Significance and Use
3.1 The strength and modulus of rigidity of wood structural panels in shear through-the-thickness obtained by these test methods are required for the rigorous design of many lumber-panel structural components such as trusses with panel gussets, box beams, folded plate roofs, and space plane structures, as well as floor and roof diaphragms, and shear walls. These properties are of secondary importance in typical roof deck and sheathing applications, and in crates and shipping containers.
3.2 Veneer produced by slicing or rotary peeling may contain fine checks or separations parallel to the grain on the knife side of the veneer that are produced as the knife is forced through the wood. These checks are termed “knife checks” to distinguish them from occasional checks that may be formed on the opposite side of the veneer by forces at the compression bar, and from checks caused by drying. Average depth of knife checks has been found to strongly influence shear properties in plywood panels and may be of significance in veneer incorporated in composite panels. Measurement of depth of knife checks is recommended in these test methods.
3.3 To control or define other variables influencing shear properties, these test methods require determination of moisture content and elapsed time to failure. The conditioning of test material in controlled atmosphere and determination of specific gravity are recommended.
1.1 These test methods determine the shear through-the-thickness properties of wood structural panels associated with shear distortion of the major axis. Wood structural panels in use include plywood, oriented strand board, and composites of veneer and of wood-based layers. Three test methods are included which differ somewhat in their application:
A. Small Panel Shear Test
B. Large Panel Shear Test
C. Two-Rail Shear Test
The choice of test method will be determined in part by the purpose of the tests, characteristics of test material, and equipment availability. In general, Test Method B or C for large specimens is preferred when equipment, amount of test material, and experimental plan permit.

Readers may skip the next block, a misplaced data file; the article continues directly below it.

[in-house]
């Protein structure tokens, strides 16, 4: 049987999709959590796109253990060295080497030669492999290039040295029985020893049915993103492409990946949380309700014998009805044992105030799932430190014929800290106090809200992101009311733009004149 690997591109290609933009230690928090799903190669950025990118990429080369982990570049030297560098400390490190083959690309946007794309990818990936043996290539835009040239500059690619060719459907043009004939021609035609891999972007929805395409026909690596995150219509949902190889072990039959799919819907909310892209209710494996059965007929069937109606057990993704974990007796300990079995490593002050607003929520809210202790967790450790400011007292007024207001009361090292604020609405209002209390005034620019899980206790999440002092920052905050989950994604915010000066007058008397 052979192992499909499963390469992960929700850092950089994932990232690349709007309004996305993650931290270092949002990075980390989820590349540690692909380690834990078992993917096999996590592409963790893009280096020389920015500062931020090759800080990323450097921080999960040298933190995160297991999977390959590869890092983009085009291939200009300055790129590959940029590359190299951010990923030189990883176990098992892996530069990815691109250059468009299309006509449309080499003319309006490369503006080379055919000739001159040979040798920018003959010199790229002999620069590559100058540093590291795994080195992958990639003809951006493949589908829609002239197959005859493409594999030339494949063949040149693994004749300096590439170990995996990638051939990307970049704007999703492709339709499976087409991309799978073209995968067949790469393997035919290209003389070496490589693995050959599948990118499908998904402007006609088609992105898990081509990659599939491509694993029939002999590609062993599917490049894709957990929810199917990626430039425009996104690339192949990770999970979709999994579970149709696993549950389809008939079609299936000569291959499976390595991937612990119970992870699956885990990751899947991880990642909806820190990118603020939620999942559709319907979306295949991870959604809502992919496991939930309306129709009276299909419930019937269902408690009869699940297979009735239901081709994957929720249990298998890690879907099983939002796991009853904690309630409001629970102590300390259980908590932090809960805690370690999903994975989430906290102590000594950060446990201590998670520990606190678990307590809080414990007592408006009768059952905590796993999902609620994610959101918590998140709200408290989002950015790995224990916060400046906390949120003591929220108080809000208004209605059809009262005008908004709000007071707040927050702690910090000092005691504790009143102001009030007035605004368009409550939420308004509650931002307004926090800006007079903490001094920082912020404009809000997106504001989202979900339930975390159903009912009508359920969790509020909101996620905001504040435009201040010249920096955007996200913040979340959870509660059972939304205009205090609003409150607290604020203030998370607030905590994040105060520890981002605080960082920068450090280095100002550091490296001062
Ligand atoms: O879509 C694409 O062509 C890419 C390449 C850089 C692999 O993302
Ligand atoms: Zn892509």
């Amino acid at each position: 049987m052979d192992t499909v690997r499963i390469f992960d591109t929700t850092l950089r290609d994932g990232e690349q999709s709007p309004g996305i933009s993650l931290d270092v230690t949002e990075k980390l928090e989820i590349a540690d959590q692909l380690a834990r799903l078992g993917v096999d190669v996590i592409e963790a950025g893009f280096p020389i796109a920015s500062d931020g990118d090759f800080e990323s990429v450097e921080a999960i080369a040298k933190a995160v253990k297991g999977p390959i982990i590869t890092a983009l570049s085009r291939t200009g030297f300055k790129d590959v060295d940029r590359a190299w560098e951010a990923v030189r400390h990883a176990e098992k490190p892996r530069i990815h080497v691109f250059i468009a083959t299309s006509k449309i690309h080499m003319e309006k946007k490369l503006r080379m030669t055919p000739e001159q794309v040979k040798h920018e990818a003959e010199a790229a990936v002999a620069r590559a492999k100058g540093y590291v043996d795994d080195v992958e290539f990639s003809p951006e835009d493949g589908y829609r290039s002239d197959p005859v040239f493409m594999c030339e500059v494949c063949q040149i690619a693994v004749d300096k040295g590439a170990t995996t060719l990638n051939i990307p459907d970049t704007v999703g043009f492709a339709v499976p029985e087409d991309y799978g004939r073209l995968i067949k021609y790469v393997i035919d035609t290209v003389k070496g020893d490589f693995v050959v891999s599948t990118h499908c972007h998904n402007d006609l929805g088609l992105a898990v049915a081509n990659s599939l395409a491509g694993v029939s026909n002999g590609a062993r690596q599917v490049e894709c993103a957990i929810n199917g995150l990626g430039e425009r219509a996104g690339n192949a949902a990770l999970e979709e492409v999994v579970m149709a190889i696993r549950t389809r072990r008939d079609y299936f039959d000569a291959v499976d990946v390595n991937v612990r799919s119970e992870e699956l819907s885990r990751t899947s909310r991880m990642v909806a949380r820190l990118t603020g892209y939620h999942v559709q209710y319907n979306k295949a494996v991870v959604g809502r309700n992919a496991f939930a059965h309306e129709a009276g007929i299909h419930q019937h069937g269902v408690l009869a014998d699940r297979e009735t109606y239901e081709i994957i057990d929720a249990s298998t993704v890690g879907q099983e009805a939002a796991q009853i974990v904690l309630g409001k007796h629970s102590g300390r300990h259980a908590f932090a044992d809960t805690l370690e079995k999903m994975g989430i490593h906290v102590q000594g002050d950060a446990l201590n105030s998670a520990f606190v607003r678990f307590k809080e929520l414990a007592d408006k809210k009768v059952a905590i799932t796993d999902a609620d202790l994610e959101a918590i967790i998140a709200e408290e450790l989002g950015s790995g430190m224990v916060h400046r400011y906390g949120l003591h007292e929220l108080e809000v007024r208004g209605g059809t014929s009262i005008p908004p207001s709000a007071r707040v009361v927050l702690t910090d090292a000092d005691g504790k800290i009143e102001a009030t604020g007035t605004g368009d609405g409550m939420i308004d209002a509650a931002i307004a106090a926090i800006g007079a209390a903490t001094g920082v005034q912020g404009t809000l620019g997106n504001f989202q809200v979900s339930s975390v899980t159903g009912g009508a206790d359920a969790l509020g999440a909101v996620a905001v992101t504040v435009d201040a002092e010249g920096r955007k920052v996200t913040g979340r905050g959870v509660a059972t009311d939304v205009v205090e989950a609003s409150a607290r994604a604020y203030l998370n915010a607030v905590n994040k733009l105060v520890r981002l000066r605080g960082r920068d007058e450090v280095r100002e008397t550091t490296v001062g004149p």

1.1.1 Test Method A: Small Panel Shear Test—This test method is suitable for testing small samples of uniform material including investigations of the effects of grain direction or orientation and of many raw materials and manufacturing process variables which influence shear properties uniformly throughout the specimen. The test method is unsuited for determining effects of grade and manufacturing features such as density variations, knots, and core gaps within the specimen.
1.1.2 Test Method B: Large Panel Shear Test—This test method is regarded as giving the most accurate modulus of rigidity and is therefore recommended for elastic tests of materials to be used in stress analysis studies of test structures. This test method also yields excellent shear strength values for clear material. However, in spite of the large size of the specimen, failures generally occur only in narrow zones at the perimeter of the test area. This characteristic, a result of the heavy perimeter framing, causes this test method to be generally unsuited for determining grade and manufacturing effects such as density variations, core gaps, and knots that are not uniformly distributed throughout the panel. Generally, only in cases where effects of these factors under conditions of heavy perimeter framing are desired, should the test method be applied.
1.1.3 Test Method C: Two-Rail Shear Test—This test method is applicable to a wide variety of materials and problems. The specimen fabrication and test procedures are somewhat simpler than in Test Methods A and B. The specimen is free to shear parallel to its 24-in. (610-mm) length dimension anywhere within the 8-in. (203-mm) width between rails. Thus, the test method is well suited for determining grade and manufacturing effects such as core gaps and knots occupying and affecting small areas. The test method is not so ideally suited for determination of modulus of rigidity, but when adjusted for strain distribution effects, values approximating those obtained by Test Method B result. The test method simulates effects of heavy framing when expected planes of weakness are oriented perpendicular to rails and no framing at all when parallel to rails.
Note 1: A smaller scale version based on the principles of this two-rail shear method is contained in Test Methods Section 27. The results from Test Methods Section 27 may not be equivalent to the results from Test Methods Method C.
1.2 Significant differences, moderate to small in magnitude, among the three test methods have been found to exist when these test methods are applied to plywood of clear straight-grained veneers. Therefore, when comparisons are made among test results, it is recommended that the same test method be used throughout.
1.3 This standard does not purport to address all of the safety concerns, if any, associated with its use. It is the responsibility of the user of this standard to establish appropriate safety, health, and environmental practices and determine the applicability of regulatory limitations prior to use.
1.4 This international standard was developed in accordance with internationally recognized principles on standardization established in the Decision on Principles for the Development of International Standards, Guides and Recommendations issued by the World Trade Organization Technical Barriers to Trade (TBT) Committee.